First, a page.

Men who are tipping the scales might want to get their testosterone levels checked, according to a new study showing obese mean are more likely than others to have low levels of this sex hormone.
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Forty percent of obese participants in the study had lower-than-normal testosterone readings. And for those obese men who also had diabetes that percent rose to 50 percent.
A separate study last year found that obese men who lost significant weight reported better sexual function.
While past studies have shown a link between diabetes and low testosterone, the new one is the largest analysis to look at the association between obesity and low testosterone. In fact, the Endocrine Society now recommends that all men with type 2 diabetes have their testosterone levels measured. Now, it seems, obese men, even younger men, should also get screened for low testosterone, the researchers say.
"The effect of diabetes on lowering testosterone levels was similar to that of a weight gain of approximately 20 pounds," said lead author Dr. Sandeep Dhindsa, an endocrinology specialist at the University of Buffalo, Department of Medicine, and lead author of the study published online ahead of print in the journal Diabetes Care.
With our waistlines expanding, the results could speak to many American men. "In view of the fact that almost one-third of the U.S. is obese, these observations have profound pathophysiological, clinical, epidemiological and public health implications," Dhindsa said.
The study involved 2,165 men, 45 years or older, who provided blood samples for analysis of testosterone concentrations and who were taking part in the Hypogonadism in Males (HIM) study funded by Solvay Pharmaceuticals Inc. The study was conducted from November 2003 to February 2004 in 95 primary care practices throughout the United States. (This was an unfunded analysis of HIM data.)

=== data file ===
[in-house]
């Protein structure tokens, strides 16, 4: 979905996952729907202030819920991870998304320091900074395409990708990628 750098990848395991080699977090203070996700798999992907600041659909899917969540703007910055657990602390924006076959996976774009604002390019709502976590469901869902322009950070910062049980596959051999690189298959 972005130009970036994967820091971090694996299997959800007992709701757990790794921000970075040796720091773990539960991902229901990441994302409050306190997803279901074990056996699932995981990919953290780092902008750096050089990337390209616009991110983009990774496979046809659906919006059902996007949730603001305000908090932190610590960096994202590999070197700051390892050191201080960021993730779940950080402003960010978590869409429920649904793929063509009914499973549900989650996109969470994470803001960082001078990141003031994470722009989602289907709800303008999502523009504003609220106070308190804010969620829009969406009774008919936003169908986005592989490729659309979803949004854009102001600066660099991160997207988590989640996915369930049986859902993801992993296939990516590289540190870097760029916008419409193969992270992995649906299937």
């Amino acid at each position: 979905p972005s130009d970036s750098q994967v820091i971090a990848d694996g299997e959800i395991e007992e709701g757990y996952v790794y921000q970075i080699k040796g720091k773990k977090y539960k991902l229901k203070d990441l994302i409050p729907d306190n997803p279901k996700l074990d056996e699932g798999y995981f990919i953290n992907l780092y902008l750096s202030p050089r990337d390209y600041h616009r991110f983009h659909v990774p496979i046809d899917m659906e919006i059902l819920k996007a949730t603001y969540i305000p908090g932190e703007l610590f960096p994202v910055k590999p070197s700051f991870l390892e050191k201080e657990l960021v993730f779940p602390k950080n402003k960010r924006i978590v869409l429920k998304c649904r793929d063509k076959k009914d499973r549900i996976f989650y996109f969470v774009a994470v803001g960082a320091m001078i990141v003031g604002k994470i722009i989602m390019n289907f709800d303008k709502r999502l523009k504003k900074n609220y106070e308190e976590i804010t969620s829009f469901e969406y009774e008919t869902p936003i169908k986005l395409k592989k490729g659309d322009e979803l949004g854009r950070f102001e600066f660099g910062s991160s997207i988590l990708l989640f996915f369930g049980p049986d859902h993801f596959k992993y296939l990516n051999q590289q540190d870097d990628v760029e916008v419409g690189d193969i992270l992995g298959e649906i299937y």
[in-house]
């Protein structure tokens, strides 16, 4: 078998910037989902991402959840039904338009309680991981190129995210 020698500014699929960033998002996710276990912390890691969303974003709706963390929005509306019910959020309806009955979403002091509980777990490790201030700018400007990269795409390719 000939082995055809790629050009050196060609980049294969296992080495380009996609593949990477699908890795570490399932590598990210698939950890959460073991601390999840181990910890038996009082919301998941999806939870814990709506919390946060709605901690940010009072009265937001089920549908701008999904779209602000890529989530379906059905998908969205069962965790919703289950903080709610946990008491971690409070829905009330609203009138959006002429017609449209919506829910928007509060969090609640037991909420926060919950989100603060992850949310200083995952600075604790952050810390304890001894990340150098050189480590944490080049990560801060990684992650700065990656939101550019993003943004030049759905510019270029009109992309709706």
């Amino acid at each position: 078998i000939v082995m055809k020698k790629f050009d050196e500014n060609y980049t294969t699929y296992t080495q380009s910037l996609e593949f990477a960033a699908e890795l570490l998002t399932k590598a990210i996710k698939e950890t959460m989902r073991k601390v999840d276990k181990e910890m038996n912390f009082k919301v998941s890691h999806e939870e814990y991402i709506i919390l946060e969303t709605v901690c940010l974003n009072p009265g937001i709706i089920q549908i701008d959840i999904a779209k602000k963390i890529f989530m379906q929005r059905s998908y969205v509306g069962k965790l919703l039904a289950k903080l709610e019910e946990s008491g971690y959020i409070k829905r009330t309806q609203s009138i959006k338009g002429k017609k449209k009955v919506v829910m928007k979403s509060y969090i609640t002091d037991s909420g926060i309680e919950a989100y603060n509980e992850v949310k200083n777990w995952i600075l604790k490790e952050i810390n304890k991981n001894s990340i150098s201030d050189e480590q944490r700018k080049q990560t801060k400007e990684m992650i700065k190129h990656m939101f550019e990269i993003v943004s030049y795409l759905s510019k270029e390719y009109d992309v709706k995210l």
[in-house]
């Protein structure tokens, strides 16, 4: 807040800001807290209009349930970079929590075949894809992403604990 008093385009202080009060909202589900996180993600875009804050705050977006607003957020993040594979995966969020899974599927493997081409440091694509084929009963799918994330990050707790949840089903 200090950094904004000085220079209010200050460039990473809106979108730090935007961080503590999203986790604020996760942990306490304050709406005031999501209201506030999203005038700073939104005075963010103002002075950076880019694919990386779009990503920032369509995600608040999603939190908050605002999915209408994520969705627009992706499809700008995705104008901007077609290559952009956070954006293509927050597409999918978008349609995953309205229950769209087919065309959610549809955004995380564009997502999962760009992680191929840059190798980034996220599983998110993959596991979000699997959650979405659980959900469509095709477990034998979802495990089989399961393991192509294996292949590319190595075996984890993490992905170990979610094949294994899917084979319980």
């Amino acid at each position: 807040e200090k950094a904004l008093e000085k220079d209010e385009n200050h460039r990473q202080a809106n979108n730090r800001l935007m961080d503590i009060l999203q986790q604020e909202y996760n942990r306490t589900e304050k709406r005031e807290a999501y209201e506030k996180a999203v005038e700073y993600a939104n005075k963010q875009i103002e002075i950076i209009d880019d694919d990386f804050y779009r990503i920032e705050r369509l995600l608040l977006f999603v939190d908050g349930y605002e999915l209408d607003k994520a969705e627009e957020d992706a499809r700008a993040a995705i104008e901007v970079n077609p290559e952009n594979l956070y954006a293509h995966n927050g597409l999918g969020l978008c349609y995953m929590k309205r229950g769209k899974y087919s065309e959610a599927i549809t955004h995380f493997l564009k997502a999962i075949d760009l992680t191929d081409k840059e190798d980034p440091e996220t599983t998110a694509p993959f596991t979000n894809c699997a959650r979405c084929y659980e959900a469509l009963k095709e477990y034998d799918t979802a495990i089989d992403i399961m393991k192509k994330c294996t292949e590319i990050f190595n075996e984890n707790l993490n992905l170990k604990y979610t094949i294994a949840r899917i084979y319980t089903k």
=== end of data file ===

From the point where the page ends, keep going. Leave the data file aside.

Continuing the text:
Body mass index (BMI), which is a measure of height and weight that estimates body fat, was used to indicate obesity.
Men with diabetes, whether obese or not, showed lower levels of testosterone than non-diabetic men across all weight categories. Testosterone levels decreased significantly in both diabetic and non-diabetic men as BMI increased.
UB endocrinologists published a study in Diabetes Care in 2008 showing that more than 50 percent of men between 18 and 35 years old with type 2 diabetes had lower than normal testosterone levels.
"In view of the high rates of subnormal testosterone in patients with obesity or diabetes, testosterone concentrations should be measured regularly in these populations, especially when these conditions occur together," said study researcher Dr. Paresh Dandona, head of the Division of Endocrinology, Diabetes and Metabolism at UB.
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